Rich Brooks Hill, Vancouver Investment
Charitable organizations, such
as the Disabled Sailing Association, operate in a very competitive
climate in terms of potential funding sources. It's of course
interesting to know how benefactors such as Rick Brooks-Hill choose
who they will support.
While monitoring a particularly
volatile day on the stock market from the Vancouver office of
his investment firm, Rick said, "I'm an ex-jock, and 'ex'
is the operative word by the way. I'm a life-long sailor and I'd
call sailing a necessity.
"You can't imagine, unless
it's been denied to you , how essential it is for people to get
out into the natural environment. That's especially true for people
who are confined or restricted due to a disability. And sailing
is one of the few sports disabled people can practice and compete
in a totally independent manner."
How does someone who is a senior
partner in a very busy investment firm know so much about the
participants of the program he generously supports? "I don’t
get down to the water as much as I'd like to. A lot my information
comes from my two daughters who were both DSA volunteers."
DSA is grateful that generosity
runs in the family.
Colin Lee, Radiology Consultant
Colin Lee ran a co-operative sailing
program before becoming involved with the DSA program. He was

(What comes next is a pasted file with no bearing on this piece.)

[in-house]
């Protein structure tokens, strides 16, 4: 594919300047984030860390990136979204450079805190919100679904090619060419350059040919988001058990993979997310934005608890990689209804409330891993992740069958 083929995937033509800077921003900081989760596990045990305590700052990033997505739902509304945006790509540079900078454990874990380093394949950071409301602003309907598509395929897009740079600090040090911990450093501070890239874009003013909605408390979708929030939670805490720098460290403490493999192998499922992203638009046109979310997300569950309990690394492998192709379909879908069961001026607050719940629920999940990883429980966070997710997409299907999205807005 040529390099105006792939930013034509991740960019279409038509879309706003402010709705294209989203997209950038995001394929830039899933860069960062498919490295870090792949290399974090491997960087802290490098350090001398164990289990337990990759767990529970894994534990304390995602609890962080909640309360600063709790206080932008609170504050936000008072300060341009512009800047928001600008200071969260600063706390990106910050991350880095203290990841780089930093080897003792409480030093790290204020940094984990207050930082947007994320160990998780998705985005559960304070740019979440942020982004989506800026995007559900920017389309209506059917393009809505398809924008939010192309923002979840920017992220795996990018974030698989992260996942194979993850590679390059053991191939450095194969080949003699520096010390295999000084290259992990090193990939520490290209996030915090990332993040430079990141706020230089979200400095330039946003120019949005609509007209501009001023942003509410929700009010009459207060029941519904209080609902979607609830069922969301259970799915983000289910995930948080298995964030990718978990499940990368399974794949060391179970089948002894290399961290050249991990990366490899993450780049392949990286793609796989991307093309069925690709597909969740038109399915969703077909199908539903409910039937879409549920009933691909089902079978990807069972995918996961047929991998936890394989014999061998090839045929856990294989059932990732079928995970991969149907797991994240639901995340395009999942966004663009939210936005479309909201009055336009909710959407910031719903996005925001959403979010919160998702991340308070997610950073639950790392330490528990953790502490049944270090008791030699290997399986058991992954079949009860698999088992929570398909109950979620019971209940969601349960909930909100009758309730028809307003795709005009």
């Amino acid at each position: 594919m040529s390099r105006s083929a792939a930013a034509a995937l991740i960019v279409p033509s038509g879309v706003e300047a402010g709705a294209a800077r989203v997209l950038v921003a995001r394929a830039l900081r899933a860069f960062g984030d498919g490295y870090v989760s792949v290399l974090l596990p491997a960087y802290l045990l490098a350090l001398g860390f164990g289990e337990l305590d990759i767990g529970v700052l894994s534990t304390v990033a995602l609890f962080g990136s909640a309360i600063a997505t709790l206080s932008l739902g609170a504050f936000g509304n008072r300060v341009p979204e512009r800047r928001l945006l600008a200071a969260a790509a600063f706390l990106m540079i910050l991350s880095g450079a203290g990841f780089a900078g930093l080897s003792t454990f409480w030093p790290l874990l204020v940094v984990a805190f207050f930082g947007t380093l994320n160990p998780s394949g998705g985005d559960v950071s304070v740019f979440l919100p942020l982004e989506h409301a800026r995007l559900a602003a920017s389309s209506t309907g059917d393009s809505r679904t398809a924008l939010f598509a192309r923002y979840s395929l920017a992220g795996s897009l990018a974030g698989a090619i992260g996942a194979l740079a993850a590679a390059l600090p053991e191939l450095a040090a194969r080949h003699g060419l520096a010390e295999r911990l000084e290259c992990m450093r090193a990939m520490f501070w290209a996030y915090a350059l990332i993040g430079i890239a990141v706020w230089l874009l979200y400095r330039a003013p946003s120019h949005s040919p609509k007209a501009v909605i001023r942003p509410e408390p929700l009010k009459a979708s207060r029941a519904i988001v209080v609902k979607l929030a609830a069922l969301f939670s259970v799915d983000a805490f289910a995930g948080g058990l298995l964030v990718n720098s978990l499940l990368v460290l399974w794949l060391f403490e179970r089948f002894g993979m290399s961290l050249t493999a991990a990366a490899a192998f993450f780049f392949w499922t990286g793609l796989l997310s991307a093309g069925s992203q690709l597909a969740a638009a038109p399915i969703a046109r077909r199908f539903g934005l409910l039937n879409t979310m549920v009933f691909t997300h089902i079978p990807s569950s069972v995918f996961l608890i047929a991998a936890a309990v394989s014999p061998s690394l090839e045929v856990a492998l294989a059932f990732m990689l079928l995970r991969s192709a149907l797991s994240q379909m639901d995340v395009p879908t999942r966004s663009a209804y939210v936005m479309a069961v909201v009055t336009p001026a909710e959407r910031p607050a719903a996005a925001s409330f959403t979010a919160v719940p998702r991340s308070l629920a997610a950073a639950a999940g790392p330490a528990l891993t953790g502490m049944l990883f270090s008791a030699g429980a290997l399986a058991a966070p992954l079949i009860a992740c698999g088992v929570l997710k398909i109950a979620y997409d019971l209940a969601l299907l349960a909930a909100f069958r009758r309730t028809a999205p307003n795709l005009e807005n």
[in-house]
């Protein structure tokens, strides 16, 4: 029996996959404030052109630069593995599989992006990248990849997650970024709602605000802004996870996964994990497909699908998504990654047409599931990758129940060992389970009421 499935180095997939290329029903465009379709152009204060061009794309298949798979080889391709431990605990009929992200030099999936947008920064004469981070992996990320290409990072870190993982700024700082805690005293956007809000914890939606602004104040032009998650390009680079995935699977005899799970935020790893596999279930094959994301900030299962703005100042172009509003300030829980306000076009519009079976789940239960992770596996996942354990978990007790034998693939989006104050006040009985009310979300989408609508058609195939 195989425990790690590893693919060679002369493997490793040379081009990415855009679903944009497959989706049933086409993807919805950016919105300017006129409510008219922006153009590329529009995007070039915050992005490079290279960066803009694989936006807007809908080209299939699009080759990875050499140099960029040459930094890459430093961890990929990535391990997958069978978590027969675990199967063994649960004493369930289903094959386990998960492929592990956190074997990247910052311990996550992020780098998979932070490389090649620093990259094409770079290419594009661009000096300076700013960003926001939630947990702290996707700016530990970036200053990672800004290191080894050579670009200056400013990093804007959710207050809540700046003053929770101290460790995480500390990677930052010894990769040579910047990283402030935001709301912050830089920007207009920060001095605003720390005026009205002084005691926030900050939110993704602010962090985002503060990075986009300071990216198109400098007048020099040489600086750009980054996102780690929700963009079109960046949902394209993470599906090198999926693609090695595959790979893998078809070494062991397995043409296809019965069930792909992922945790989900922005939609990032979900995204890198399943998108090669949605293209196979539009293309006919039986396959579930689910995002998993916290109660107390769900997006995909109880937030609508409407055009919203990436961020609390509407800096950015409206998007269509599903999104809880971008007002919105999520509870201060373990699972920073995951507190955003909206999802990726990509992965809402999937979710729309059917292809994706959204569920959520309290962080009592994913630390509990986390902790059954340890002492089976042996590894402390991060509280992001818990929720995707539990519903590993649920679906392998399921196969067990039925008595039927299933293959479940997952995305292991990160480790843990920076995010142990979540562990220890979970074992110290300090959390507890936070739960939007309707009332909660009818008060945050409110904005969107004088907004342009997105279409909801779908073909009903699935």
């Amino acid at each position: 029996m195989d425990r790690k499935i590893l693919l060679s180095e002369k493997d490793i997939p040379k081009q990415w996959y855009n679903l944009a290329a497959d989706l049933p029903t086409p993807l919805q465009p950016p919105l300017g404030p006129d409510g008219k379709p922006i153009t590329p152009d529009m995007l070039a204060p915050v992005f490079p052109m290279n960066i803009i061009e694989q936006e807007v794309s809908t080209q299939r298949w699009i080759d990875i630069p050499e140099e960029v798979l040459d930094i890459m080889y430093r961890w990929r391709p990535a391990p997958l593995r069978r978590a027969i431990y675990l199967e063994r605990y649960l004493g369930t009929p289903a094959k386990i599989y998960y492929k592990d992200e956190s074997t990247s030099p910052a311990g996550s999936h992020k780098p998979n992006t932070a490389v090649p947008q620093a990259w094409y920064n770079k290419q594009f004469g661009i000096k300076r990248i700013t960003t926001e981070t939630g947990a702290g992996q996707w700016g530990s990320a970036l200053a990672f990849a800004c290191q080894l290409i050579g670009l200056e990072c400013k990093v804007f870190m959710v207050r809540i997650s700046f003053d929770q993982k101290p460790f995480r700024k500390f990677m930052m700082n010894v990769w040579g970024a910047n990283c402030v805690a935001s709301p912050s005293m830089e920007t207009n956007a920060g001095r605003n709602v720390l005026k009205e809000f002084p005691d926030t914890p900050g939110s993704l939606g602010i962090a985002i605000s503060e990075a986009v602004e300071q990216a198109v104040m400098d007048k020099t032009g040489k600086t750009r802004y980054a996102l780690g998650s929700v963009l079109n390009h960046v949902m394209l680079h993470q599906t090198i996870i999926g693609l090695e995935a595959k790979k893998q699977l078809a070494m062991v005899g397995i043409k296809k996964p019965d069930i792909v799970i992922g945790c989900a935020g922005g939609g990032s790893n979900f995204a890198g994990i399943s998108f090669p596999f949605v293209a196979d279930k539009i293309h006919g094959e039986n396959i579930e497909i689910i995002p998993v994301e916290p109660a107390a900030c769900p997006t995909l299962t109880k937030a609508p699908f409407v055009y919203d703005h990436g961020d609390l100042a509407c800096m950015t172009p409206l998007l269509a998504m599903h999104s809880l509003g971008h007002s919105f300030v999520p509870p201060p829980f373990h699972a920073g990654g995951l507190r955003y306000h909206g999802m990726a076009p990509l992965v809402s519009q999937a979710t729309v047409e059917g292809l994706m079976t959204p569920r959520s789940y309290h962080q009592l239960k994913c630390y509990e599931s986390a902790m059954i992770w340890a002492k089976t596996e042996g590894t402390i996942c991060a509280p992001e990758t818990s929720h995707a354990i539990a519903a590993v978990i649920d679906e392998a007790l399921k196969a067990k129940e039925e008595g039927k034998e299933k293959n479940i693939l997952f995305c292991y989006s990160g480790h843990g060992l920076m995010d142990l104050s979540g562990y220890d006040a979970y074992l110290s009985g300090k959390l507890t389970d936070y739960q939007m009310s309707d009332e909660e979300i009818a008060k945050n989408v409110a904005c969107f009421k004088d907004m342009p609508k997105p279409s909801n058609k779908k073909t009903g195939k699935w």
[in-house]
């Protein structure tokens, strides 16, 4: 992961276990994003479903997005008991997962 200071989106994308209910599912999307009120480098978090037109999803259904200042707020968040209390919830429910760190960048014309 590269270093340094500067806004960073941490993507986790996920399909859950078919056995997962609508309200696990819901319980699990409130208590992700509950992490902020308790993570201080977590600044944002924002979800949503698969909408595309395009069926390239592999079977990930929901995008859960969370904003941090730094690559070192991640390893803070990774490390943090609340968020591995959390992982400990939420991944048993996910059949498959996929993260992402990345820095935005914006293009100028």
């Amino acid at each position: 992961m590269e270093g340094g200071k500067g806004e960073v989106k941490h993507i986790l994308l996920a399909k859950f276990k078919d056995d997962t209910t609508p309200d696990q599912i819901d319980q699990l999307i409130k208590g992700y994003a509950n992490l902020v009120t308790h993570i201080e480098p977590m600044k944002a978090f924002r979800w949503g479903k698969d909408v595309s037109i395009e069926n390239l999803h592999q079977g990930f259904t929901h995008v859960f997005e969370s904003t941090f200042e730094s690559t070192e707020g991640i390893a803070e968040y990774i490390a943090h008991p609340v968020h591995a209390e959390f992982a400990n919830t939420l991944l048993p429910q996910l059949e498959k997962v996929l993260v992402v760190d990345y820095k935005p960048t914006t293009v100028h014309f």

a staff captain at the Kitsilano Club and was commodore of the
sailing cooperative for four years. Colin agreed, somewhat reluctantly
he admits, to give it a try. His first teaching experience converted
him into one of the DSA's strongest supporters.
His student was a young girl with
cerebral palsy. It was nearly impossible for them to communicate
on a verbal level, but sailing is an experience that is hard to
put into words anyway. Colin took his protégé around
the harbour, gradually hiking up the boat to a point where it
was sailing "flat out" in the strong winds. He thought
they had had a lot of fun and was taken aback when, back on shore,
the young girl's mother took one look at her daughter and asked
what Colin had done. Colin thought he might have gone too fast
for the first time out until the mother added, "I've never
seen her smile this way before."
Asked about his motivations concerning
DSA, Colin uses superlatives to describe the program and the gratification
he receives from participating. He feels, however, that superlatives
don’t really do it justice.